There’s nothing scarier than an election

Photo: kheelcenter / Wikimedia Commons I really wanted to find a picture of a terrifying politically inspired Halloween costume, but I couldn’t, so you’ll just have to use your imagination. But hey: learn to vote!

Photo: kheelcenter / Wikimedia Commons
I really wanted to find a picture of a terrifying politically inspired Halloween costume, but I couldn’t, so you’ll just have to use your imagination. But hey: learn to vote!

Emily C. Skaftun
Norwegian American Weekly

In the next week, we’ll do a lot of scary things. Today is Halloween, our very American celebration of all things spooky. What are you going as?

Costumes tend to follow news and current events, to some degree. Expect your fair share of the perennial zombies and witches, and the “sexy” version of everything under the sun. We’ll have a gaggle of Elsas too, I assume; only the color scheme of the princess changes from year to year.

This year, I predict, will also bring variations on the “Ebola” costume. Too soon? Yes, definitely. But I’ll bet you we see them (whatever this looks like; I’m hoping it’s a life-sized version of that ubiquitous microscope virus shot). Because what’s scarier than that, right?

ISIL might make for a good costume; it certainly doesn’t look too hard to replicate their flag, and the rest of the getup can be had at your local surplus store. I don’t really recommend it, though. Some things are too scary, too real.

In fact, isn’t there quite a lot to be frightened of in the real world? I’d argue that Halloween is one day of the year when we should turn away from the horrors of current events and toward the horrors of ghouls and critters and things that go bump in the night.

Halloween is a holiday about fear, but it’s all about symbolic fear. With few exceptions, I’ve never looked at a costume and felt truly frightened. Repulsed, yes. Frightened, no. Because a five-foot-tall spider is ridiculous (while the inch-long ones in my house continue to be somewhat upsetting).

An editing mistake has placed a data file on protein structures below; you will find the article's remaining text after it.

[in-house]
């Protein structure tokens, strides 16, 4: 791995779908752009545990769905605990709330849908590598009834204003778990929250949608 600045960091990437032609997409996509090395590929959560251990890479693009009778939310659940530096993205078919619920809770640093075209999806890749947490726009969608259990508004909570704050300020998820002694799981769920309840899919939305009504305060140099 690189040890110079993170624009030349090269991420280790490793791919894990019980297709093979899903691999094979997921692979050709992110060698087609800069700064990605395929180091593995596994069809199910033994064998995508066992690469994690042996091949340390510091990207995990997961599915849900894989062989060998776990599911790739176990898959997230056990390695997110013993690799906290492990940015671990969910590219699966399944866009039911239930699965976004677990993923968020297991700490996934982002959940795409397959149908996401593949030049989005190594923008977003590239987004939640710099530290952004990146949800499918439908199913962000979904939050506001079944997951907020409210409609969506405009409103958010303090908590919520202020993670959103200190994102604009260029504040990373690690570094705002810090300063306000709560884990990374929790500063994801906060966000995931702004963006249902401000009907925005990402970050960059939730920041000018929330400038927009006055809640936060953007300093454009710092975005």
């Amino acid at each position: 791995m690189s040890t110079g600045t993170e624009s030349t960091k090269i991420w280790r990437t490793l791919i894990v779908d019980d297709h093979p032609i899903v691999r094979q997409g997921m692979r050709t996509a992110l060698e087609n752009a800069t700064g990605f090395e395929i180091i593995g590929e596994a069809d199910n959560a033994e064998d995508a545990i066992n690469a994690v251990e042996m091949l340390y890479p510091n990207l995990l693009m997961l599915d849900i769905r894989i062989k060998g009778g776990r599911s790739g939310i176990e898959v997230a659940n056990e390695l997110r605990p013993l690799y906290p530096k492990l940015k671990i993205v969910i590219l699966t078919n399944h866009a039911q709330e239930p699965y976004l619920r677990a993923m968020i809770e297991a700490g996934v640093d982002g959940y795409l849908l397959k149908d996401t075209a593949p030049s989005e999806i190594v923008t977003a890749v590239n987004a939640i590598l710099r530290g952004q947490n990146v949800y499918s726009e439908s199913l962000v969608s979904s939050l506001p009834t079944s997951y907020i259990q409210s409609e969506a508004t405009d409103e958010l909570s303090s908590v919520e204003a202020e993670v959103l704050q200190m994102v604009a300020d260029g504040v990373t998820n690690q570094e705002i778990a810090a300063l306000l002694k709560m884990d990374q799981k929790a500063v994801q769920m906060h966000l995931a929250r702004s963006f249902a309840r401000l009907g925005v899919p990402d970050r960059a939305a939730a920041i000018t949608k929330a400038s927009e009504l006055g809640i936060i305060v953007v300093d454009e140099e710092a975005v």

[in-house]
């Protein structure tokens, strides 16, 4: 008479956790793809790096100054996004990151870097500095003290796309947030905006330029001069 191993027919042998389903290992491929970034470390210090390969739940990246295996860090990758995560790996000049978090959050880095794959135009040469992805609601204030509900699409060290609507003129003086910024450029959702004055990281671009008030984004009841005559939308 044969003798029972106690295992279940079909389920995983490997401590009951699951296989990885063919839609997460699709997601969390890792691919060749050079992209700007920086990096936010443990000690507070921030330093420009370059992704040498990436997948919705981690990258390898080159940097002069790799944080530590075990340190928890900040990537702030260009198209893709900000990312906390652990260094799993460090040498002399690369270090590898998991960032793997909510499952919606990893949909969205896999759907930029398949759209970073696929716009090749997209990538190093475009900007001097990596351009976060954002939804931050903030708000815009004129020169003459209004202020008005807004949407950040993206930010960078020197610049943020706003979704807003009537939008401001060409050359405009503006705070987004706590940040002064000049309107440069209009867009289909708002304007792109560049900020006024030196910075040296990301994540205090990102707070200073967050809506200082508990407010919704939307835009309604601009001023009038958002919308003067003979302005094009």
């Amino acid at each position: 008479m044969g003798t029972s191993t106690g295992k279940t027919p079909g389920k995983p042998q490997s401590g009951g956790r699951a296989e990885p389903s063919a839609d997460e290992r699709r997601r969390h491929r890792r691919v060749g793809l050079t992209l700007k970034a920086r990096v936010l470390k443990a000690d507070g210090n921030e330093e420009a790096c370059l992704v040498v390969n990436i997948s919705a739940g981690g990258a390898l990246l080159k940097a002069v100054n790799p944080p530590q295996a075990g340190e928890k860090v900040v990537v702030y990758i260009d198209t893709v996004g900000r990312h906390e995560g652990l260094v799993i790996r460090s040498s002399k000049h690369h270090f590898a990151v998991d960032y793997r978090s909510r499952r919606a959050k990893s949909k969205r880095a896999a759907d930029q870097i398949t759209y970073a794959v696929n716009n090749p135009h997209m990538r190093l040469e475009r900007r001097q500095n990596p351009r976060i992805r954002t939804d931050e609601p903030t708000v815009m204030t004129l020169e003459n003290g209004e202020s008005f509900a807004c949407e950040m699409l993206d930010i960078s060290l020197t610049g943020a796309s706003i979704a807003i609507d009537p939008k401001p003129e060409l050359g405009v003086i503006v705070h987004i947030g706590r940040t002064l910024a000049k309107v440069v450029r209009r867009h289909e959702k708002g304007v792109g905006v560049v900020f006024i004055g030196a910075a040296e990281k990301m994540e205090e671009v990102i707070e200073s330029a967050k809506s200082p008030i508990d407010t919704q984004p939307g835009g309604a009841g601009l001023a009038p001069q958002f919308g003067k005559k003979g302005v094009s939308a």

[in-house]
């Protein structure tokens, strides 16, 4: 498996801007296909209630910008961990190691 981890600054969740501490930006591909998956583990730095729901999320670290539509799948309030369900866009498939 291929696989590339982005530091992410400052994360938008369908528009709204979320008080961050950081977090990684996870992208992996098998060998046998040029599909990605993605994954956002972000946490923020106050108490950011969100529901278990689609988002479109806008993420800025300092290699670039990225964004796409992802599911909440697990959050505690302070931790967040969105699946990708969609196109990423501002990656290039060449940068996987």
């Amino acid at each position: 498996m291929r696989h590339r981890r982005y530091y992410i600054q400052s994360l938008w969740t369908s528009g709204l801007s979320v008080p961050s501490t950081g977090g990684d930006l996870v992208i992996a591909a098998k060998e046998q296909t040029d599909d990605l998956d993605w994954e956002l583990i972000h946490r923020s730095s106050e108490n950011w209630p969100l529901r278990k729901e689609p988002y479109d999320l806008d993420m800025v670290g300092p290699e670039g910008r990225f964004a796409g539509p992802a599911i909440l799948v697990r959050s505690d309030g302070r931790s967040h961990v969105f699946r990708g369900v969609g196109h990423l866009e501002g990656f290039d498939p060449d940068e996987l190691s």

Halloween is a night to confront the straw-man versions of our fears, the ones that are so absurd that they lose their power.

But, if you want to so with something really scary, something from current events, let me make a suggestion: politicians. It doesn’t really matter which one; they’re all pretty scary. I don’t think it’s a coincidence that we in the U.S. vote at the same time of year as Halloween. When else could we face the ballot box than in spooky November, having just steeled ourselves through a cathartic Halloween?

In all seriousness, though, don’t forget to vote next Tuesday. I know it’s only midterms, but most areas sneak some important stuff onto those ballots when they think we’re not looking (I told you they were scary!). Here in Seattle we’re voting on transit and gun control measures, among others. Uff da!

I don’t care how you vote (well, I do, but that’s a different story). Just vote.

Another scary thing that’s happening this weekend is the end of Daylight Savings Time. (Just to confuse everyone worldwide, this doesn’t all happen at once. Norway switched back to Standard Time last weekend). Goodbye, evening daylight. Hello, extra hour of sleep! Everyone be sure to set your clocks back one hour this Sunday at 2:00 a.m. If you don’t, you might be early for work on Monday morning, and that’s downright terrifying.

Happy Halloween, Election Day, and Daylight Savings, everyone!

This article originally appeared in the Oct. 31, 2014, issue of the Norwegian American Weekly. To subscribe, visit SUBSCRIBE or call us at (800) 305-0271.

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